Library shelves groan, as do undergraduates, beneath the weight of classics of political philosophy. Not one of those is about international relations. The philosophically interesting dilemmas of social life concern people living in community, under a common sovereignty, dealing with the concepts of rights, justice, consent, representation, obligation and so on.
Writings about international relations tend either to be called forth by particular events, and to be as perishable as the contexts, or to be highly general prudential maxims. Gary Hart was, therefore, undertaking something difficult recently when he delivered three lectures on "a foreign policy framework for the 21st century."
Imagine how a "framework for the 20th century," written in 1886, would have read 50 years later: "As regards relations between the Czarist and Hapsburg regimes . . ." Still, Hart has made a brave effort to think systematically about foreign policies, which are necessarily episodic.
America, says Hart, has had three foreign policy phases. From the founding until the turn of this century, there was isolationism, a product of principle, as well as geography. Next, a "making the world safe for democracy" phase lasted until the late 1940s, when it was replaced by containment. Now, Hart says, a fourth framework -- "enlightened engagement" -- is needed.
"The great diffusion of military, political and economic power," and the rise of Third World nationalism, mean that the goal of containment "can depend increasingly on local, rather than American, resistance to Soviet expansionism." That is an arguable proposition. It may be true, or at least (as the saying goes) close enough for government work. But Hart's words set off intellectual smoke detectors in the minds of those who think the Democratic Party is guilty, until proved innocent, of McGovernism.
From the birth of totalitarianism in 1917, when Woodrow Wilson became its active enemy, through FDR's leadership against Europe's dictators, through Truman's response to the Berlin Blockade, the threat to Greece and the Korean War, through Kennedy's and Johnson's commitment of U.S. power against communism in Indochina -- through all that, the Democratic Party was the world's foremost foe of totalitarianism. Its record of constancy was superior to that of the GOP. Then came the 1972 capture of the Democratic Party by people who considered the party's post-World War II record dishonorable and discredited by the party's role as architect of the Vietnam intervention.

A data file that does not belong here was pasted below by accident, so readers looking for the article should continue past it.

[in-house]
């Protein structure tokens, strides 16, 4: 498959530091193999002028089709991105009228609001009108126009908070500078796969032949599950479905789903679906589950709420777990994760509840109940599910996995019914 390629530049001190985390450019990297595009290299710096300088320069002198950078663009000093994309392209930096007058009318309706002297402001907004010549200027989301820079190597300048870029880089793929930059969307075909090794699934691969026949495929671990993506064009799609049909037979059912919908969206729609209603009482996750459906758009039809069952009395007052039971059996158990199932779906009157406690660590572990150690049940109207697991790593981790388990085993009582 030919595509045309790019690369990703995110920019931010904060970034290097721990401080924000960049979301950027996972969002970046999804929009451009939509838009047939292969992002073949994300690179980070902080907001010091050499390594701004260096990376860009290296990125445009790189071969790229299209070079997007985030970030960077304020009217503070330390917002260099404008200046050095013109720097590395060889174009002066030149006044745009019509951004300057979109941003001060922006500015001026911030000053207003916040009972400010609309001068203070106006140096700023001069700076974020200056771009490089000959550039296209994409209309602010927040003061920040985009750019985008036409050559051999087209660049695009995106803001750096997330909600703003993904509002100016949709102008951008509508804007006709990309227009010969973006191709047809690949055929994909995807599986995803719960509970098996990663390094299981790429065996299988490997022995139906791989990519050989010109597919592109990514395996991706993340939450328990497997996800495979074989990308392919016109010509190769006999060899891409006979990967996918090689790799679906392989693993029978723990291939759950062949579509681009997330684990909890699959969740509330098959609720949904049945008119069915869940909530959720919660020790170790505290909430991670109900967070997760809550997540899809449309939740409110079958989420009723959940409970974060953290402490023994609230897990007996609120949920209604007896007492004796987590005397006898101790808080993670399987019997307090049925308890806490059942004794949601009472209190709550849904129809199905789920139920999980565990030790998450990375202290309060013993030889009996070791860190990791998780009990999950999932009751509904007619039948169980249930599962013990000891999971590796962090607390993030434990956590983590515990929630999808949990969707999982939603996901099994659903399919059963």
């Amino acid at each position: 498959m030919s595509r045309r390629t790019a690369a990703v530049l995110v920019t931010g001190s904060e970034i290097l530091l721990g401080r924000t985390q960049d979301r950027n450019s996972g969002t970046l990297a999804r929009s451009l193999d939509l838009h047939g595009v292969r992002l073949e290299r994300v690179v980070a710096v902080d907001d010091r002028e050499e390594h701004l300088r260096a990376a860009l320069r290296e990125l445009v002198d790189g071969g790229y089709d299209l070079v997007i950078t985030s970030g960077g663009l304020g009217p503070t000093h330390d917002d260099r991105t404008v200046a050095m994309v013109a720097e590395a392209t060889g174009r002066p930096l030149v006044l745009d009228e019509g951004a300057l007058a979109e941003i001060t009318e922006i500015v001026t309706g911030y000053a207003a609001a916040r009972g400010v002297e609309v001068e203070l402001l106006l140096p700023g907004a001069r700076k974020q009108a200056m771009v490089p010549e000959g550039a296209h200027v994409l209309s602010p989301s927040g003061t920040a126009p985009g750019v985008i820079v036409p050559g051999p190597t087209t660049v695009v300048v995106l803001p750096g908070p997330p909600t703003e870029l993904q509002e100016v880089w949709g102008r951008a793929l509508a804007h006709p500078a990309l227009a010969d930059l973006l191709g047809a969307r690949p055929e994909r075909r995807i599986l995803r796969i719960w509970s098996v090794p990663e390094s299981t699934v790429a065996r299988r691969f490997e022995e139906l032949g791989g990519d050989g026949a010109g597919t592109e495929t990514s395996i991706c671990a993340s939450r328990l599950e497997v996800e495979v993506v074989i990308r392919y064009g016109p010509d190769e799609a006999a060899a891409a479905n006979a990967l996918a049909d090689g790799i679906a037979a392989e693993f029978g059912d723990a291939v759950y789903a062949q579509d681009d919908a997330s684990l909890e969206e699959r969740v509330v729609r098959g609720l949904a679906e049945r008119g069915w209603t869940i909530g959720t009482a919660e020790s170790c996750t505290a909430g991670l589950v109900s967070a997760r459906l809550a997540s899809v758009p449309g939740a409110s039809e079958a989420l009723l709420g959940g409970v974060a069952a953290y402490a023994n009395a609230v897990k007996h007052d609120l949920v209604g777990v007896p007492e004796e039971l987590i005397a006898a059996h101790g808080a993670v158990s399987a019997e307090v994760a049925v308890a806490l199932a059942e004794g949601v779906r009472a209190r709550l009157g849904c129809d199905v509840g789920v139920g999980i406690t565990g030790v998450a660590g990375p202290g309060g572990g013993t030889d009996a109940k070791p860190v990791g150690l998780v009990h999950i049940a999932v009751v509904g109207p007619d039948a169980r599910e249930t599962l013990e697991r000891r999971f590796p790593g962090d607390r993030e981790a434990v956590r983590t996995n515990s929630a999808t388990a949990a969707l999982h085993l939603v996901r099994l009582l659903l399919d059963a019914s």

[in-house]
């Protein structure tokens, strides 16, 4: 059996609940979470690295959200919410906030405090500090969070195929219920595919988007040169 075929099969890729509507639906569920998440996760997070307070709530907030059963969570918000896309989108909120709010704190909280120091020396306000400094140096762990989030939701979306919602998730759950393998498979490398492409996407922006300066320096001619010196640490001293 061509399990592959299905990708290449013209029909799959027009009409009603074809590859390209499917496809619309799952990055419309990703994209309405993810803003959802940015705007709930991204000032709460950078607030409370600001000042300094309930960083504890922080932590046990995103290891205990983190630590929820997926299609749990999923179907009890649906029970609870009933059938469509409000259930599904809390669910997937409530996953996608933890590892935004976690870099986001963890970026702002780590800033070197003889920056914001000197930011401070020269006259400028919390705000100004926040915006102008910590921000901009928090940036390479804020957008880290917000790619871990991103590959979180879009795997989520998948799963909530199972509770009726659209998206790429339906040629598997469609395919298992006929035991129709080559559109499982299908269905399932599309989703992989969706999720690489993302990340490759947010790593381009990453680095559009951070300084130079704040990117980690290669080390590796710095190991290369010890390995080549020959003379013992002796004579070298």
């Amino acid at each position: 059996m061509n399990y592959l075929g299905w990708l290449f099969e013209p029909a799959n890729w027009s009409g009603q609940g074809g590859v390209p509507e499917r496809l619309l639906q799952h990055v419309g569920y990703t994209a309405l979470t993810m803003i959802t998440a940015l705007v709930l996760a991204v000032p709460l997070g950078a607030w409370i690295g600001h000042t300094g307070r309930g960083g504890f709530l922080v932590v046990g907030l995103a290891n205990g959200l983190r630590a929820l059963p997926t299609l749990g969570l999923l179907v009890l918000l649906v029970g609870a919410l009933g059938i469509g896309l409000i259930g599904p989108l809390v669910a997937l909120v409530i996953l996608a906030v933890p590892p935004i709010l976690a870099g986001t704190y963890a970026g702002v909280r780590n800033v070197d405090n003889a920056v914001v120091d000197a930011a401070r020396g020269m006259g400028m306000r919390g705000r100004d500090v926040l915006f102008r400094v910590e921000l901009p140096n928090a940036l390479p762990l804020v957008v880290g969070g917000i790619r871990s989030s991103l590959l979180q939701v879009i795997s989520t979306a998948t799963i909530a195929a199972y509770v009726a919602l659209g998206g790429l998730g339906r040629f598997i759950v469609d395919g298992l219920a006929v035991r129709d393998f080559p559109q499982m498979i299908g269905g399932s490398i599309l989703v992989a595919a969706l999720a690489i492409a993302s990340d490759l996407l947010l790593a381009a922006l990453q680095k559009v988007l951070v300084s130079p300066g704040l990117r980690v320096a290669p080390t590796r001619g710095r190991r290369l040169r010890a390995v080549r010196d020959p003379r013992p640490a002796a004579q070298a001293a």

Hart, who became prominent directing McGovern's 1972 campaign, participated, in 1984, in one of the most telling episodes of recent politics. In the New York primary campaign, he and Walter Mondale engaged in a downward-bidding competition to see who could pledge to withdraw U.S. forces from the most places. Hart won by a whisker when Mondale said he would allow a couple dozen U.S advisers in Honduras.
It is, therefore, encouraging to hear Hart describe Moscow's behavior as a "drive for hegemony" and to say that the drive "is not likely to dissipate in our lifetime." But the smoke detectors go off again when, being rhetorically too clever by half (Jeane Kirkpatrick's "blame America first" charge still stings Democrats), Hart criticizes what he calls a "credit Russia first" mentality, which sees the hand of a Soviet puppeteer guiding every movement or government hostile to us.
"This mentality," he says, "often creates self-fulfilling prophecies. Heavy American pressure can drive such forces into the Soviet harbor as the only available port in the storm. Nicaragua is partly a case in point."
A "new idea"? Hardly. It comes close to blaming America for the communist behavior of Nicaragua's communists, just as in the 1960s voices on the left blamed America for "driving Castro into Moscow's embrace."
Hart's analysis is especially labored when he brands, by implication, President Reagan as an isolationist. Hart says, among other things, that those who are skeptical about arms control, who favor the Strategic Defense Initiative and support unilateral military action, isolate America from its allies and frighten Americans into associating internationalism with loss of life.
It is at least as arguable that isolationism today comes cloaked in the language of multilateralism. A reluctance to act other than in concert with allies achieves the traditional goal of isolationism: it immobilizes America, by making America hostage to the most hesitant member of the alliance. Isolationism is a policy of passivity, not solitariness.
However that may be, credit Hart for the following:
In 1984, he was hurt by the suspicion that he was a plastic man, skin deep all the way through, and so preoccupied with the cosmetics of politics that he would change his name, even his signature -- the latter several times. His theme of "new ideas" was more theme than achievement. But Hart knows something: American elections are about ideas. He is playing the game as it ought to be played.